A pro-life demonstrator holds up a plastic baby at the Texas Capitol in July.

In a move that surprised no one, the 5th U.S. Circuit Court of Appeals yesterday upheld the constitutionality of Texas’ new restrictions on abortion clinics. In doing so, the conservative appellate court handed a victory to the anti-choice phalanx in Texas who trumpeted the decision as good news (Rick Perry), a victory (Texas Right To Life) and a vindication of the Legislature’s careful deliberations (Greg Abbott).

It was widely expected that the 5th Circuit would side with the state. In October, the court allowed the most controversial provisions of Texas’ new abortion law—which state Sen. Wendy Davis famously filibustered last summer—to take immediate effect, granting an emergency request from Abbott before the justices had even heard oral arguments. That was a clear signal that abortion-rights groups weren’t likely to win.

Still, yesterday’s ruling is disappointment for abortion providers. They argue that the two provisions of the law they had hoped to overturn in this legal challenge have already caused considerable turmoil. In particular, the requirement that abortion providers have admitting privileges at nearby hospitals has led to the closure of at least 10 abortion clinics since last fall, providers say. Women seeking abortions in rural areas like the Rio Grande Valley, the Panhandle, and in vast swathes between El Paso and Interstate 35 must now travel greater distances.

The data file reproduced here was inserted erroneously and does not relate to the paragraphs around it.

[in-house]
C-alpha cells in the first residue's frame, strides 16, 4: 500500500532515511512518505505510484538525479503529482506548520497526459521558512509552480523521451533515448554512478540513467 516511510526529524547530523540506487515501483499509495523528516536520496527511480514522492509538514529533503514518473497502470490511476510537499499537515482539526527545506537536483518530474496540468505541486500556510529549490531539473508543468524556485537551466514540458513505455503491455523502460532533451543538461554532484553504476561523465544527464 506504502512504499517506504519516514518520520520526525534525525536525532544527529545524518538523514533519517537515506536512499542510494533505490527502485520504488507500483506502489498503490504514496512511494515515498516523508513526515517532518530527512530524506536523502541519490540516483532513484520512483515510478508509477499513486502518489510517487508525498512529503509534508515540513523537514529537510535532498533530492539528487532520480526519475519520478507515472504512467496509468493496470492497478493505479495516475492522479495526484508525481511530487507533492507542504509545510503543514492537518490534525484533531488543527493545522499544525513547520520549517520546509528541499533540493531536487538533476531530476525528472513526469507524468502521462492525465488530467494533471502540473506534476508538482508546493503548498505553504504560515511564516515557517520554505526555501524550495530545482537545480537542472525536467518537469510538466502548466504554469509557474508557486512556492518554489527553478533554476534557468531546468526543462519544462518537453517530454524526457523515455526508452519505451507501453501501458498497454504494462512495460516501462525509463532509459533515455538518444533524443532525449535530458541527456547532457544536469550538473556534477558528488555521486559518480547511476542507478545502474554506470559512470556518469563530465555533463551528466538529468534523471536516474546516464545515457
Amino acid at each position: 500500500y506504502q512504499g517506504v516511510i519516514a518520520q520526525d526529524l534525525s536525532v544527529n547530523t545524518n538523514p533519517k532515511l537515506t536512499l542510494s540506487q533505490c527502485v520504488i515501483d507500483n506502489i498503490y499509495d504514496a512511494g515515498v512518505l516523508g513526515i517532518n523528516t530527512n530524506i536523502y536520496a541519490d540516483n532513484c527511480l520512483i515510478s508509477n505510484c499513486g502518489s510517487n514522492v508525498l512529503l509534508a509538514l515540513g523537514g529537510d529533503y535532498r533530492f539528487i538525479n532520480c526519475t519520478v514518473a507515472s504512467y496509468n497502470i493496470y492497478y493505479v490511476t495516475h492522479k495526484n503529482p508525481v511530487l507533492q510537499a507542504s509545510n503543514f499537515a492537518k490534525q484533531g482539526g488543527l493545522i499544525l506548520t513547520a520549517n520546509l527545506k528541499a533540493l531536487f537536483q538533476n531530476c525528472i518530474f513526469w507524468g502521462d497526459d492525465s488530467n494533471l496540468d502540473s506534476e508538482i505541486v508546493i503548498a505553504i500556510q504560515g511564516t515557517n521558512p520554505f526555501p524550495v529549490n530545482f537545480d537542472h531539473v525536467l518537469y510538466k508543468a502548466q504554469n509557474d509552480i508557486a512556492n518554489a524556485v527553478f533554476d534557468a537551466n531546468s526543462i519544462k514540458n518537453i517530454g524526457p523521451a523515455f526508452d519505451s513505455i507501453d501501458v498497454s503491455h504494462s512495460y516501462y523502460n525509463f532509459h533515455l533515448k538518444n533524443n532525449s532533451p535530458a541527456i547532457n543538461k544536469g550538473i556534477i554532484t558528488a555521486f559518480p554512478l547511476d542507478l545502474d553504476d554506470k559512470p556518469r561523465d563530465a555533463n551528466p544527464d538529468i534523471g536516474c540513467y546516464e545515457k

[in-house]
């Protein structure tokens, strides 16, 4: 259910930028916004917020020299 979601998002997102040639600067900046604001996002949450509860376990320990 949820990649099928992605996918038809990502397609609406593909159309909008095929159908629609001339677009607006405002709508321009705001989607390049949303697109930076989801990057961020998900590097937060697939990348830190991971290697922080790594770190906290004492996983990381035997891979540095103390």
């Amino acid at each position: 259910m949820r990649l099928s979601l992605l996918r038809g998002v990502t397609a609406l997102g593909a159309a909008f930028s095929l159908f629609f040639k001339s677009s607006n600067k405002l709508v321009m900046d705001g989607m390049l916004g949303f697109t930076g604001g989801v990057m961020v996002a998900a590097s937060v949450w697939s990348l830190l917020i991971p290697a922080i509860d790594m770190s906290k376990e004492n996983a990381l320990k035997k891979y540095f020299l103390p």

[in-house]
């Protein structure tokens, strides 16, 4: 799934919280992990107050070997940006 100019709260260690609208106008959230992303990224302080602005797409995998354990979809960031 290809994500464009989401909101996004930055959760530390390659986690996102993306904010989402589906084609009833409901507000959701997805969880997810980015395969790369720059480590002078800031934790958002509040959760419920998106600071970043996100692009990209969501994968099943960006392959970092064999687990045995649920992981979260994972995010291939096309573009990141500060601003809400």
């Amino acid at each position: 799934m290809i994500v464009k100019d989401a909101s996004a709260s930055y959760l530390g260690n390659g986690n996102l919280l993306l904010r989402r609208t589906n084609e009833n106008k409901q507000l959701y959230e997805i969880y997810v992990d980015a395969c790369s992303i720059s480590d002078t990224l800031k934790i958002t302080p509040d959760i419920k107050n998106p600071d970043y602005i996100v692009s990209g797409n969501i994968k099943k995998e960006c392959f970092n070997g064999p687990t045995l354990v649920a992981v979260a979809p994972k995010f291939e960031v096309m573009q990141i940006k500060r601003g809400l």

But the appellate judges weren’t convinced that the need to travel further to access abortion was a big deal. At the oral argument in January, Chief Justice Edith Jones observed that the roads between the Rio Grande Valley and Corpus Christi were flat and uncongested. It seemed beyond Justice Jones’ imagination that a Texas road trip might not be an adventure—or more than a minor inconvenience—for a woman with a full-time job, child care responsibilities or visa restrictions that confine her to the lower reaches of the Rio Grande Valley.

The court’s ruling reprised this assumption by noting that the journey from the Valley to the nearest abortion clinic in Corpus Christi takes only three hours. Moreover, the judges added, these women are exempt from the mandatory 24-hour wait because they live in rural areas, so what’s unduly burdensome about that?